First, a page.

As Jackets open season, can Josh Pastner handle the road ahead?

Josh Pastner has plenty of strengths. Georgia Tech’s new coach is optimistic. He is diligent. He is a proven recruiter.

“Tireless worker,” said Virginia Tech football coach Justin Fuente, who knew Pastner from Memphis, where both coached before taking their new jobs. “But first and foremost, just a great human being.”

Pastner, who will coach his first regular-season game on the Yellow Jackets’ bench Friday night against Tennessee Tech at McCamish Pavilion, is at the start of a four-month journey that likely will determine the depths of another attribute — patience.

“I think I’ve handled it now to this point, but we’re also 0-0,” Pastner said this week. “I don’t know.”

Pastner has demonstrated evidence of patience. He said he’s the type to sleep on a question or problem rather than react immediately. Conducting multiple interviews with candidates, along with doing background checks with industry sources, Pastner took four weeks to hire his three-man coaching staff, a task other coaches might finish in half the time.

However, even he’s uncertain of how he’ll handle this season, and how he can lead his team through it. Tech was picked in a preseason media poll to finish 14th in the 15-team ACC. Sports Illustrated projected Tech to be the third-weakest power-conference team in the country.

The predictions are based on, among other things, Tech having lost 78 percent of its scoring and 67 percent of its minutes. In his never-ending effort to keep expectations low, Pastner doesn’t need prompting to share that he’s been told that the Jackets may go 0-18 in ACC play.

This is new territory. In the first 18 of his 20 seasons in college basketball, first as a walk-on at Arizona, then as a staff member and assistant coach with the Wildcats, then one season as an assistant at Memphis to John Calipari and then finally as head coach with the Tigers, Pastner went to the NCAA tournament 17 times, and the other season he went to the NIT. Only in his final two seasons at Memphis did he miss the postseason, but Memphis still was a combined 37-29.

Pastner has even claimed that, going back to high school, he has never lost more than three games in a row. (That isn’t quite true; Arizona lost three in a row in the 2005-06 season, when he was an assistant to Lute Olson.)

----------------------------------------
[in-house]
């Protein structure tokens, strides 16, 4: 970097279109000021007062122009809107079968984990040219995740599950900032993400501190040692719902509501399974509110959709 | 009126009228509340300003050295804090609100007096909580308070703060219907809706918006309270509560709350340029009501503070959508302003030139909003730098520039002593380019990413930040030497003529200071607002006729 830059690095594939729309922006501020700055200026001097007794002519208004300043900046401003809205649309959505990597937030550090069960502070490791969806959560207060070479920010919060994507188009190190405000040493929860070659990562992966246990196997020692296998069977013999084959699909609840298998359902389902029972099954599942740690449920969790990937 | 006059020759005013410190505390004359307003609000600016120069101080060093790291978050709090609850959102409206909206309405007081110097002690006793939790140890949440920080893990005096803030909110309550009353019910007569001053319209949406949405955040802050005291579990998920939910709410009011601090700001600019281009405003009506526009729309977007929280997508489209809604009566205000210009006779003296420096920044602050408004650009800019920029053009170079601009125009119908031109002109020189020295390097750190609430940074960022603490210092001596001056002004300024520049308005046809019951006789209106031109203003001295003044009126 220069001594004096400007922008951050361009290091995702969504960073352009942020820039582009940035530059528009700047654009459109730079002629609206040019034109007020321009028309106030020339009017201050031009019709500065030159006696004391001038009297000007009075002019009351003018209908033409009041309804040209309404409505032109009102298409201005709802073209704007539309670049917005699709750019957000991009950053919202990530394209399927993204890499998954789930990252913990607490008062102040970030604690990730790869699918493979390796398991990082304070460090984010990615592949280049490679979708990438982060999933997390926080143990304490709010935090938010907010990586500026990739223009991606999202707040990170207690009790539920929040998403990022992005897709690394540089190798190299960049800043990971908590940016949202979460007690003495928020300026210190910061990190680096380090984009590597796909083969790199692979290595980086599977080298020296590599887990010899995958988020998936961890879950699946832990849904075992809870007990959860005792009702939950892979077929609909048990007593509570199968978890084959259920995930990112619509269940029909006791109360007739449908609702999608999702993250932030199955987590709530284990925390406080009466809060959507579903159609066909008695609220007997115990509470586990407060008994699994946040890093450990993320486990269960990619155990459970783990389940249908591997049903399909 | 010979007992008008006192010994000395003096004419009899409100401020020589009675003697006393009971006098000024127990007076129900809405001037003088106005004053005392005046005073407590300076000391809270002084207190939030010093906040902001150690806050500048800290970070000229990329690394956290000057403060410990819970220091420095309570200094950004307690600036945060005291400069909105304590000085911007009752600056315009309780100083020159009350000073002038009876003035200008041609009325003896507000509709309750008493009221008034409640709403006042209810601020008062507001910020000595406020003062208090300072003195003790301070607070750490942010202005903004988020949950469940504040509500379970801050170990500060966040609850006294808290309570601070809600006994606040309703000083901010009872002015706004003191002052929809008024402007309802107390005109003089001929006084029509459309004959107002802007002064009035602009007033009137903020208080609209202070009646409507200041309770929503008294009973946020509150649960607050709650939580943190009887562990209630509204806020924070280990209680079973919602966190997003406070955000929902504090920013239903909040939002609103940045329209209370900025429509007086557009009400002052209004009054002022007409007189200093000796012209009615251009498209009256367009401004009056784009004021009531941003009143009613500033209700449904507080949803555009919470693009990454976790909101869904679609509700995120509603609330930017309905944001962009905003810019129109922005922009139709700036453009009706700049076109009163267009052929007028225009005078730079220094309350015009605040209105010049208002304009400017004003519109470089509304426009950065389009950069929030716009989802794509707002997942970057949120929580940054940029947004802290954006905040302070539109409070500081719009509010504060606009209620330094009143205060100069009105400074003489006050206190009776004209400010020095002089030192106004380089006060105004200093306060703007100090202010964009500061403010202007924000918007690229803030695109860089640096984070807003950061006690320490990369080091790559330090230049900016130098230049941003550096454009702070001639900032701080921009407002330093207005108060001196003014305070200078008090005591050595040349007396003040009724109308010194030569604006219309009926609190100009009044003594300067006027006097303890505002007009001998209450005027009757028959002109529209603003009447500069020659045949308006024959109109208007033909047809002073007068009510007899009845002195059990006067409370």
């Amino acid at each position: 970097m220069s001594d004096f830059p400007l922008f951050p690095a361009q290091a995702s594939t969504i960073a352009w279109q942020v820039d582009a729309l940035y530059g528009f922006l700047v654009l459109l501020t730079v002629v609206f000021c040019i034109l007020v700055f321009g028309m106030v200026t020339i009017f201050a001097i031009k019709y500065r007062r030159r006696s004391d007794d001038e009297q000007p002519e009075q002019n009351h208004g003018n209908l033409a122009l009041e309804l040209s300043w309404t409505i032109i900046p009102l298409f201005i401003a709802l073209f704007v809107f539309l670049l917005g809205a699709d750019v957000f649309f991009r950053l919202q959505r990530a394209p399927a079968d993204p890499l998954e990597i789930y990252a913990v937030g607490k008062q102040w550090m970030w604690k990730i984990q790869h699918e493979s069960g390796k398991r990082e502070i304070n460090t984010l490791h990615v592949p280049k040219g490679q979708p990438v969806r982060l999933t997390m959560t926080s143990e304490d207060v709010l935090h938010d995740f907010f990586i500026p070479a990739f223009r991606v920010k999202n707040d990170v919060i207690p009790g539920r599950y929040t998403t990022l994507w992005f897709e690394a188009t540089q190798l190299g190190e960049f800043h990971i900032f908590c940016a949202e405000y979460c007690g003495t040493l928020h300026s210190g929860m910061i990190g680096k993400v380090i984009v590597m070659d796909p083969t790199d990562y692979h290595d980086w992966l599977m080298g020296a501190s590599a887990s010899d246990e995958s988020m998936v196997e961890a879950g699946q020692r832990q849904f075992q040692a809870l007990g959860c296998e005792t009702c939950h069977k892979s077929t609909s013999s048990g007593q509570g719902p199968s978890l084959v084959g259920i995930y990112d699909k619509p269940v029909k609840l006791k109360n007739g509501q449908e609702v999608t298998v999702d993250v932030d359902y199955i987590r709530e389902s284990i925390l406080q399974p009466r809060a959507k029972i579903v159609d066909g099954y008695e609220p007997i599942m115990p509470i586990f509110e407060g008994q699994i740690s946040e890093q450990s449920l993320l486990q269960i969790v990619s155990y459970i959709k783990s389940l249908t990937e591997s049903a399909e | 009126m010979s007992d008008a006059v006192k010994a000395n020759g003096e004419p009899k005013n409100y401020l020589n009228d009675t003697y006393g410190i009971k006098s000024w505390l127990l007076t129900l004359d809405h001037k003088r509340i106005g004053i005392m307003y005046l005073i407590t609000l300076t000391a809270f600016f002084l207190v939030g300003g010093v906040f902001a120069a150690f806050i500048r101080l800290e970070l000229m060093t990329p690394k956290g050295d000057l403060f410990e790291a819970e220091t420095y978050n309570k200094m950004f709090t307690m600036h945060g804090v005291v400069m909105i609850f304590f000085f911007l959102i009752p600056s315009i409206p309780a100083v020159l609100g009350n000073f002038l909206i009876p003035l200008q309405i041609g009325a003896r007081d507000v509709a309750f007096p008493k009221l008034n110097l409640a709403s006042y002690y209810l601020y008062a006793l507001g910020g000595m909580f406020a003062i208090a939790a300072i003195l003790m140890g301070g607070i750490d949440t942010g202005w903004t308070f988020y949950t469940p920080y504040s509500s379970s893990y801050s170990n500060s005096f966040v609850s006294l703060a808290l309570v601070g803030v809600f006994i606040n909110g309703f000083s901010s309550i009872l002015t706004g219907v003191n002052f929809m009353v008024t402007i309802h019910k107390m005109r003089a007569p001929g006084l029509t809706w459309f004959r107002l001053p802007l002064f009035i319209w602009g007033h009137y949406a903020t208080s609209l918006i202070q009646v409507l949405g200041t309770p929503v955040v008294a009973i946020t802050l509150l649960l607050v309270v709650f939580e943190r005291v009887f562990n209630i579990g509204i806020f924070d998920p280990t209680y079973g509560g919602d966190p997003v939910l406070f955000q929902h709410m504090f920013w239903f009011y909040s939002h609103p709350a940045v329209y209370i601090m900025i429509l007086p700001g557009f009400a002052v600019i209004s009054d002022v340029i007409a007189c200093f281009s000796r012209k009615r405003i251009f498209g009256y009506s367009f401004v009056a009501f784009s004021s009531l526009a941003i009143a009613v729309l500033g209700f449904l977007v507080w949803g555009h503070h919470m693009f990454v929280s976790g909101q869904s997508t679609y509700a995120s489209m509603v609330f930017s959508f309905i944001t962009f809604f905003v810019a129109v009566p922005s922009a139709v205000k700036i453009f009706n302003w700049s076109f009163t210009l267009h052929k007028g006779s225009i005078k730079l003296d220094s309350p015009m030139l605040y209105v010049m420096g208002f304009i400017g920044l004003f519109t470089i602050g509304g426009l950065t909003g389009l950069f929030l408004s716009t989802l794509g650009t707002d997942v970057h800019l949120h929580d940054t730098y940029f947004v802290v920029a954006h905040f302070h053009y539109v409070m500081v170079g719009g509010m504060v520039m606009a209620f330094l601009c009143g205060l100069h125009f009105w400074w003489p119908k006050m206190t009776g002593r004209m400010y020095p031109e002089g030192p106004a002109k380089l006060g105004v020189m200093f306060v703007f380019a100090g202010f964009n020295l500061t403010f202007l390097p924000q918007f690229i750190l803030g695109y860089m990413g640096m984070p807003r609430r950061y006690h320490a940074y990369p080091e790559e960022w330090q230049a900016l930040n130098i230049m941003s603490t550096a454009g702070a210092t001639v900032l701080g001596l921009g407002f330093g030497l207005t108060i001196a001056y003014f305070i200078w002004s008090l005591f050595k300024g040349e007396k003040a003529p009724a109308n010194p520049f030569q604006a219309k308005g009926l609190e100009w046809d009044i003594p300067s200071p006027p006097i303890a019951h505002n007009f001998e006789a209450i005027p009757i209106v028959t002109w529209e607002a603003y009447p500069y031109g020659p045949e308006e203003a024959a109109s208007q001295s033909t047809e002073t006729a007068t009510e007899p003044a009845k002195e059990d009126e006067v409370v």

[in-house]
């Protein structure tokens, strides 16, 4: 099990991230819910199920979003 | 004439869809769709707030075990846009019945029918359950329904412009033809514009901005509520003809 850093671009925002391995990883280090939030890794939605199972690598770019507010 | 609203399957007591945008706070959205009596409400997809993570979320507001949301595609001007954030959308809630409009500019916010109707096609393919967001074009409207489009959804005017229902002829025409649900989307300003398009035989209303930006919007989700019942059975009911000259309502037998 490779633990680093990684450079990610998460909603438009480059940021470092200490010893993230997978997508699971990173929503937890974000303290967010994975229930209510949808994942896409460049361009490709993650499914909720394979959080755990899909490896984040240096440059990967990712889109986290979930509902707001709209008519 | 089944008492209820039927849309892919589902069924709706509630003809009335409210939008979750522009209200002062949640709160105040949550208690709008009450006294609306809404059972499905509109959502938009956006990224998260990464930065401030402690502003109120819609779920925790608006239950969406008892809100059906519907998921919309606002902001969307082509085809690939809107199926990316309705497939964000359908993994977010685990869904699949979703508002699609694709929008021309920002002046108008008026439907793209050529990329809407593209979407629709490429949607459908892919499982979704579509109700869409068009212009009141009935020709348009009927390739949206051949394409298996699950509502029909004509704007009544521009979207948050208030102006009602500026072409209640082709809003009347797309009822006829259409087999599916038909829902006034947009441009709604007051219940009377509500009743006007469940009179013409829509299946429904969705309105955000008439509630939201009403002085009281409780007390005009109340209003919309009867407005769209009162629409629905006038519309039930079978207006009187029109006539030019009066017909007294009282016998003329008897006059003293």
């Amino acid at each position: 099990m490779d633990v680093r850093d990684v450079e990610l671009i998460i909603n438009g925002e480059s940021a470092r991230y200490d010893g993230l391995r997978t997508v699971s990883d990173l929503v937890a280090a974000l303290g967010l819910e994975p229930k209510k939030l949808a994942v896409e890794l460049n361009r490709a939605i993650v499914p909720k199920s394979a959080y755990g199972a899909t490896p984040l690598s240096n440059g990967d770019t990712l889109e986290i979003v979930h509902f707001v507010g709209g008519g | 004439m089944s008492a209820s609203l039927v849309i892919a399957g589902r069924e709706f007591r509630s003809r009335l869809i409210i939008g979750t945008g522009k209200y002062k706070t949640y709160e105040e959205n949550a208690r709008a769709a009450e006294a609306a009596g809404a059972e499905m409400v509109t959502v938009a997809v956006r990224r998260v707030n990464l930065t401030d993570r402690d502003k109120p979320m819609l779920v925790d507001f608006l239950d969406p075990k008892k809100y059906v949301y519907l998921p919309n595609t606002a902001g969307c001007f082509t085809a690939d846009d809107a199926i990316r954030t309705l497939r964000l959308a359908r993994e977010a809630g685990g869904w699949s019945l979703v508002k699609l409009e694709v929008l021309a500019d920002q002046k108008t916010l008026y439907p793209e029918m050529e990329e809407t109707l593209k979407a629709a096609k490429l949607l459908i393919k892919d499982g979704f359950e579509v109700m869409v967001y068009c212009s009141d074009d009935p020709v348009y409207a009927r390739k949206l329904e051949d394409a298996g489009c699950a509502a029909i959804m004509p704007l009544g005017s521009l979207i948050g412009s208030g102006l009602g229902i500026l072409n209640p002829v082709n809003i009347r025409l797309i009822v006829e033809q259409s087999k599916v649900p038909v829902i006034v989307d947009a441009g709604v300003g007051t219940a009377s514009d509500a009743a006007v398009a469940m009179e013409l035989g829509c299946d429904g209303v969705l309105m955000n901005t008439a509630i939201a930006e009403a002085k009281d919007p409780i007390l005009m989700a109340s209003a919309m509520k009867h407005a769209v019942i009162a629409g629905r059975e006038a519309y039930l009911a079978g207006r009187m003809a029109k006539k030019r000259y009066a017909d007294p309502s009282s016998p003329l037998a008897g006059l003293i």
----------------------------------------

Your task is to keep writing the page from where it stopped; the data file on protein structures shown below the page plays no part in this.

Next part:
It is almost inevitable that the Jackets will endure considerably longer losing streaks and suffer lopsided defeats to the likes of Duke, North Carolina, Louisville and others.

“I’m such a positive guy. I’m always thinking positive, but I’ve tried to put myself in position mentally if things don’t go our way in some areas,” Pastner said. “How would I handle the situation?”

Pastner sought the wisdom of two mentors whom he served as an assistant coach, Olson and Kentucky coach John Calipari. Olson built a powerhouse at Arizona, but inherited a team that was 4-24 the season before his hire in 1983. When Calipari got his first head-coaching job, at Massachusetts in 1988, the Minutemen had had 10 consecutive losing seasons.

“You know what both guys said?” Pastner said. “(They) said Year 1 should be the least stressful year of all your years because, really, there’s nothing other than just you can only go up.”

The year can be spent laying foundation, establishing culture and a playing style. The results likely will matter less than they will in coming seasons.

Operations director Julian Swartz, who was on the Memphis basketball staff under Pastner for the past four years, believes his boss can handle leading his team through the impending odyssey. Swartz played for Wisconsin and then-coach Dick Bennett, who built the Badgers from a non-factor to a national powerhouse.

“Dick Bennett and Josh Pastner are the same in terms of their character,” Swartz said.

Swartz noted the intense public and media scrutiny that Pastner was under at Memphis and saw him endure it after taking the job at 31. (A favorite story of Pastner’s is that when Calipari was considering leaving Memphis for Kentucky, a helicopter hovered over his house.) Swartz observed, also, that Pastner is relentlessly positive, a problem-solver and a person committed to long-term success.

“He has just the makeup and the personality, and with being so positive and focused on the process and focused on standards and doing things the right way, the results will take care of itself,” he said.